Confession: I regularly liken things to Lord of the Flies and until this past week I’d never actually read William Golding’s piece of required reading. I just assume that any time a sort a version of civilization is created among a small group of people and ugliness is revealed it must smell like this novel. In fact, I just drew this comparison after reading The Lifeboat by Charlotte Rogan, a story of strangers bobbing along in the Atlantic Ocean waiting for rescue and soliciting volunteers to lighten to load of the vessel by flinging themselves overboard. I tend to avoid talking about things I know nothing about, so every time I bust out a “… just like ‘Lord of the Flies’…” my internal lie horn blares in my ear.
Also, no one ever made me read this in any grade.
Also, I’m sure I would have been in serious skim mode if I’d been assigned to read this in a grade. There is a lot of chatter about the layout of the island.
Also, I sometimes say Lord of the Flies when I mean Children of the Corn.
And sometimes I say Lord of the Rings.
Much as I suspected, this is the story of a bunch of kids who are in a plane that crashes and they end up on an island that is shaped like a boat. First it’s just Ralph winding his way through the woods. Then he is joined by a bespectacled young lad who was referred to as “Piggy” back home, but would like to shake the name now that he’s among new people. Unfortunately Ralph is a bit of an asshole so “Piggy” sticks.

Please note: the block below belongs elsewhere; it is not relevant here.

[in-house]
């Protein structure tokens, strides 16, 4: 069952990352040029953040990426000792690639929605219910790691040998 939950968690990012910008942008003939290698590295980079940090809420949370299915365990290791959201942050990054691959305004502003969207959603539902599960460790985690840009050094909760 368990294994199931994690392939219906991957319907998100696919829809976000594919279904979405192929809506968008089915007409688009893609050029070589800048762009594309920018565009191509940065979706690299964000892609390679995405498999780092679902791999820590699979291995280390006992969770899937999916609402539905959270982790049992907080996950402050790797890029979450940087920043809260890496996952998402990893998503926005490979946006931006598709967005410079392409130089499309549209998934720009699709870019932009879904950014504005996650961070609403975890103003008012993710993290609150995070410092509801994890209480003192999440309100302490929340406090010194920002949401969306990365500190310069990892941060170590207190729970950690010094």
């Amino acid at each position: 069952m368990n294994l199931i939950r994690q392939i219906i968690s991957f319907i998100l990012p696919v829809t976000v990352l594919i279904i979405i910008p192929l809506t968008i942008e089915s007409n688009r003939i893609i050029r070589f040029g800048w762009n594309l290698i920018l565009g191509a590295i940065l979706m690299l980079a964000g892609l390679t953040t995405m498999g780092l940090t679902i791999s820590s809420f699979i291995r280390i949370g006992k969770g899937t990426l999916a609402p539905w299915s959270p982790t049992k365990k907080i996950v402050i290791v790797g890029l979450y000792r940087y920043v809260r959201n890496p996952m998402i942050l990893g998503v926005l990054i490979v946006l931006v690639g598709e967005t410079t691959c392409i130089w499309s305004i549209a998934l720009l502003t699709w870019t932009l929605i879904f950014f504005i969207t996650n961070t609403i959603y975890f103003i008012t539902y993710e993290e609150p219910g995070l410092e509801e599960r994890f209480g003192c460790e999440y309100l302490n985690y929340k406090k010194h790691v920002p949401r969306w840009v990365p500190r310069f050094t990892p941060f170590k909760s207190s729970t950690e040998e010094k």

Ralph and Piggy frolick in the waves, find a conch shell and when Ralph blows into it the horn-like noise lures other stranded youngsters to them. This group includes a set of twins, a bunch of extra young boys and a robed choir led by another leader-sort, Jack.
Through a sort of half-assed democratic process Ralph is elected as the person most in charge, followed by Jack, although it’s Piggy with the bright ideas. Piggy becomes the guy in the picture that you see whispering ideas into the in-charge person’s ear. Everything is kind of going okay except for the kids, who prefer play over work, and the priorities that divide the group.
Team Ralph is focused on making sure there is always a smoky fire going on the top of the mountain to alert rescuers; Team Jack wants to smear on camouflage paint and kill wild boars. Team Ralph is cool with hunting, too, as long as there is a fire. Team Jack doesn’t give a rat’s about the fire. This becomes problematic.
I don’t know. I wish someone would show me a checklist for what a book needs in order to have longevity and to land on some sort of AP English summer reading list. This novel is like four great scenes wrapped in some serious snooze. Although the last 15 pages are super great. It really reminded me of The Children of the Corn (my new favorite reference point that I haven’t read).